A sperm whale died after getting stranded at a beach in Skegness, England, in January 2016. Scientists suggest it may have gotten lost and disoriented during a solar storm. REUTERS/Andrew Yates

The colorful displays of light called auroras might be linked to the deaths of more than two dozen young whales in northern Europe.

Researchers suggest the same solar storms that cause the auroras, which are also known as northern lights, would have created disruptions in Earth’s magnetic field that could have confused sperm whales and led to 29 of them becoming stranded in early 2016. “Whales’ magnetic sense may play an important role in orientation and migration, and strandings may thus be triggered by geomagnetic storms,” according to a study in the International Journal of Astrobiology. If their magnetic sense was thrown off, they could have become lost before getting trapped in the shallow water and died while trying to escape.

The marine victims washed up from the North Sea — located off the northern Atlantic Ocean — onto the shore in Germany, the Netherlands, Great Britain and France between early January and February of last year. All of the 29 sperm whales were male and most of them were young.

During a solar storm, the sun blows charged particles in Earth’s direction that react with the planet’s magnetic field. In northern latitudes, the swirling auroras that appear reveal the patterns and shapes those interactions take, as the charged particles move along the field; the colors come from the particles interacting with different gases in the atmosphere.

The study notes, however, that a solar storm is not just about pretty displays in the sky — it can also disrupt satellites, other communication systems and power grids, as well as temporarily shift magnetic latitudes up to a few hundred miles in some areas. And the effects of solar storms tend to be more intense closer to the poles.

“It seems reasonable that solar storms may impact the magnetic senses of many migrating species,” the study says. “Sperm whales spend their early, non-breeding years in lower latitudes, where magnetic disruptions by the sun are weak and thus lack experience of this phenomenon. ‘Naïve’ whales may therefore become disoriented in the southern Norwegian Sea as a result of failing to adopt alternative navigation systems in time.” Unlucky ones would become “stranded in the shallow North Sea.”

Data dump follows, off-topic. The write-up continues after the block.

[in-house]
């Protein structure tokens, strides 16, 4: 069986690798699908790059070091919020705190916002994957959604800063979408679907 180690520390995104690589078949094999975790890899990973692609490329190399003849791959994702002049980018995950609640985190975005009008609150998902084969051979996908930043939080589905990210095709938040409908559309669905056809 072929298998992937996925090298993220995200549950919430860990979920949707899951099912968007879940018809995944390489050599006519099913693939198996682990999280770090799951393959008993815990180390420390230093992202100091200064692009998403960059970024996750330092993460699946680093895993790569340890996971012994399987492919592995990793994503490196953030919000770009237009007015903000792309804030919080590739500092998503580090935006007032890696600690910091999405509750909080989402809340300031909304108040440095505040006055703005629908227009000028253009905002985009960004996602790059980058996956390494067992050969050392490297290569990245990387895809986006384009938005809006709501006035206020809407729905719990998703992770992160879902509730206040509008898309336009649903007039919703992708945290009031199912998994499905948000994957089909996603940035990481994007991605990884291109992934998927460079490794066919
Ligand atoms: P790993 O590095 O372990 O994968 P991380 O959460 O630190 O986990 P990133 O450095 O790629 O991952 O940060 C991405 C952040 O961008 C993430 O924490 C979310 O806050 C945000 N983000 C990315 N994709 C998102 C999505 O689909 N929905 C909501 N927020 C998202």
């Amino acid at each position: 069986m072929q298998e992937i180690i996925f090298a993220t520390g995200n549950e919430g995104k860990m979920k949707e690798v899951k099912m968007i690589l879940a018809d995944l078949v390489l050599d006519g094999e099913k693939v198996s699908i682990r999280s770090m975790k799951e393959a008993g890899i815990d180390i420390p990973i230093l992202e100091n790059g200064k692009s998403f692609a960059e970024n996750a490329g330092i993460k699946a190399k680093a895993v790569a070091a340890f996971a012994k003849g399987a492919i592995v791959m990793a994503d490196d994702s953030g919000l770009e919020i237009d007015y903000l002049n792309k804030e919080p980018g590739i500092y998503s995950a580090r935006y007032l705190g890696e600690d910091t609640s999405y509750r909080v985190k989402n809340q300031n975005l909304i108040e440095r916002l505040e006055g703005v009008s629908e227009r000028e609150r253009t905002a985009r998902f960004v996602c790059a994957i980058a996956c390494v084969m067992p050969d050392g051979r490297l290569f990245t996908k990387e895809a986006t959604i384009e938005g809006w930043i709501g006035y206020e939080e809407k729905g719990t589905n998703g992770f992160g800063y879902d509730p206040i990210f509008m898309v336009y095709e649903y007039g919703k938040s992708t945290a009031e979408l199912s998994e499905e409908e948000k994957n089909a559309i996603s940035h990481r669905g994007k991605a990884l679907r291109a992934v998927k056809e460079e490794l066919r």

Autopsies performed on most of the whales from this stranded group showed they were healthy.

“The geomagnetic anomalies can give additional (mis)information for orientation for whales and other animals,” according to the research. “Failure of whales to account for disruptions in the magnetic field, such as those triggered by random and abrupt solar storms, may thus lead to temporary navigational errors and disorientation.”

A sperm whale got stranded and died at a beach near Hunstanton, England, in February 2016. Scientists are saying solar storms might have confused and disoriented the whale. Ben Pruchnie/Getty Images

When a whale is swimming in the open ocean, this may not be a problem because the whale can notice they are not oriented properly and adjust. But in shallower water, they can run into trouble.

The scientists say the 2016 sperm whale strandings lined up with solar storms and with subsequent auroras seen over northern Europe. “The current findings thus offer a plausible explanation of the phenomenon of sperm whale strandings, especially in the North Sea and may also be of relevance to other animals migrating through comparable areas.”

Whales are not the only animals that are believed to sense and rely on Earth’s magnetic field. Birds are thought to use it to navigate during their migrations, and it has been suggested that solar storms can interfere with this ability.

BBC News notes that although it cannot be definitively proven that solar storms led to the sperm whale strandings, scientists have investigated this idea in the past.

“It would be difficult to say that ‘yes this was the cause,’ we would be cautious in saying that,” the University of Hannover’s Abbo Van Neer, who performed the autopsies on 16 of the stranded whales, told BBC News. “But it is a valid hypothesis and a potential reason for the stranding.”